by Dan Johnson
Prairie Meadows stands to save $17 million in gaming tax payments this year and $23 million by 2004 after the Iowa Supreme Court ruled June 12 that it was unconstitutional to charge a higher tax rate for slot machines at racetracks than those on riverboats.
The 4-3 ruling means Prairie Meadows stands to pay $17.4 million less in taxes this year, and $23.2 million less in 2004. Prairie Meadows is also seeking to recover nearly $50 million in overpaid state taxes since 1997.
Iowa riverboat casinos pay a 20% gaming tax. For racetracks with slot machines -- Prairie Meadows and the Dubuque and Bluffs Run Greyhound tracks -- the rate started at 20% and has been climbing 2% points per year, to 36% in 2004.
The tax rate is currently at 32%. Based on $145 million in annual slots betting, Prairie Meadows would pay $46.4 million in taxes at that rate versus $28 million at the 20% rate. In 2004, Prairie Meadows' taxes would have totaled $52.2 million.
Prairie Meadows had lost its case at the district court level before the appeal before the Iowa Supreme Court.
"I'm pleasantly surprised," Prairie Meadows attorney Tom Flynn said. "I always thought that we had a very good case, but I also fully understand that you don't overturn statutes on the grounds of constitutionally very often."
However, the ruling comes at a time when Iowa is in a fiscal crunch, so the state could simply raise the gaming tax rate for riverboats and racetracks next year.
"That shouldn't shock anybody if that would happen," Flynn said.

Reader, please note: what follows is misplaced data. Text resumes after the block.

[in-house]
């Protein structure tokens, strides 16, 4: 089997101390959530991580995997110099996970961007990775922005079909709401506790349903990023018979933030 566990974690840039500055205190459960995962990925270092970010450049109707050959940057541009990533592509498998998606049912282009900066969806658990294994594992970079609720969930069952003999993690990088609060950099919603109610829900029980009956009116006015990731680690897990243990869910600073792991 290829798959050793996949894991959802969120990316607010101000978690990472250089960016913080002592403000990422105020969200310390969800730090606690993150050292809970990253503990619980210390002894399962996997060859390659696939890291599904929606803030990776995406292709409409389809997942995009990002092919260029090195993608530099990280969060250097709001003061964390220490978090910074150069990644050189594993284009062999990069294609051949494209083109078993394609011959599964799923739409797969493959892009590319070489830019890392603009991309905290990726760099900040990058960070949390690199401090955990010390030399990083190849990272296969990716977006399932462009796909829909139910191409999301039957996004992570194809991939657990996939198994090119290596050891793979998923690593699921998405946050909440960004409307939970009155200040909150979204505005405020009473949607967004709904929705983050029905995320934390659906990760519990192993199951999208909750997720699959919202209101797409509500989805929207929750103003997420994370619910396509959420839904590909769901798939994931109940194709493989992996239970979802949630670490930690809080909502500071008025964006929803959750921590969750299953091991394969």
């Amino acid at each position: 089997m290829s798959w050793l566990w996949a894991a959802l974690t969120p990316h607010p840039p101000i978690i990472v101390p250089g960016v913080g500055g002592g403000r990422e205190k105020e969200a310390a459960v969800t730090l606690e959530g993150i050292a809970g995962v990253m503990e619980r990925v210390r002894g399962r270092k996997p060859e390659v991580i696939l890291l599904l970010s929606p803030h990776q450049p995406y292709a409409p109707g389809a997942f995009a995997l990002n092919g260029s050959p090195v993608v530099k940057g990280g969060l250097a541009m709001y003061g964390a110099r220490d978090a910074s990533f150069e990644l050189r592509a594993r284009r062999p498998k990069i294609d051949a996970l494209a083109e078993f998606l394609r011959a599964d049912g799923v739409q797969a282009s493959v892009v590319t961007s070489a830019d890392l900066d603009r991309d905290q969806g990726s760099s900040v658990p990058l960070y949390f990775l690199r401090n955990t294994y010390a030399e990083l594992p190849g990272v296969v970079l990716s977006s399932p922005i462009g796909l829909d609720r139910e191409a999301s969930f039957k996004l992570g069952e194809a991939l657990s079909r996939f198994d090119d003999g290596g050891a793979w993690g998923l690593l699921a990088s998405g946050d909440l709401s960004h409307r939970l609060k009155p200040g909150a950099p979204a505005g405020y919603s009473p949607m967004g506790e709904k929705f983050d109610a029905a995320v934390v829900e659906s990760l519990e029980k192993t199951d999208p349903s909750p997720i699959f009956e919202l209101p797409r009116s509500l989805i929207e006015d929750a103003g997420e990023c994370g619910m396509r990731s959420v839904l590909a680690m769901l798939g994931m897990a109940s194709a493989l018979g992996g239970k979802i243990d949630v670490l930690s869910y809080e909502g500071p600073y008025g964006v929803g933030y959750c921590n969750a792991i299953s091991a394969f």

Justice Michael Streit wrote in his ruling that the state failed to show why riverboats and racetracks should be taxed differently.
"Where the same activity is being taxed at significantly different rates, a mere difference in location is not sufficient to uphold the discriminatory tax," Streit wrote. "Unless we recognize he desire to discriminately tax one business for the purpose of supporting another similarly situated business as a legitimate government interest, we can find no other basis for upholding this law."
Justice Linda Neuman wrote a dissenting opinion. "There are a number of rational reasons why the legislature might tax land-based casinos differently from river-based ones," Neuman wrote. "A legislative majority could rationally determine that a riverboat casino holds more romantic tourist appeal than a casino stuck in a dog track. The legislature could also recognize riverboats are mobile and could sail elsewhere if the economic climate turns unfavorable here."
A share of whatever Prairie Meadows saves will go to Polk County, which is the track's landlord. Under a lease agreement approved last month, the county will get half of whatever lump sum in overpaid taxes that Prairie Meadows recovers, as well as one-third of the future tax savings.
How the rest of the money will be spent is unclear. The Racing Association of Central Iowa, which operates Prairie Meadows, is a not-for-profit group, meaning the money has to go to charity or expenses. Whether some projects that had been scrapped, such as adding a turf course, will be looked at again is unknown.
"It is way too early to know that," said Daryl Lewis, Prairie Meadows' director of community relations. "We have no idea. We have to sit down and where we're at."
Prairie Meadows already has a three-year contract in place with horsemen that will pay $15 million per year in Thoroughbred and Quarter Horse purses. Dick Clark, president of the Iowa Horsemen's Benevolent and Protective Association, said the tax break wouldn't affect the purse contract.
However, Clark said horsemen might ask for more racing days in 2003. The 2003 racing format is under negotiation, and talks had centered on cutting the season from 98 days to 75 or 80 days.
The state has 14 days to seek a re-hearing before the Iowa Supreme Court. Assuming there is no change, the next step would be to return to district court to argue what the damages should be for the past overpaid taxes. Then either party could appeal to the federal level.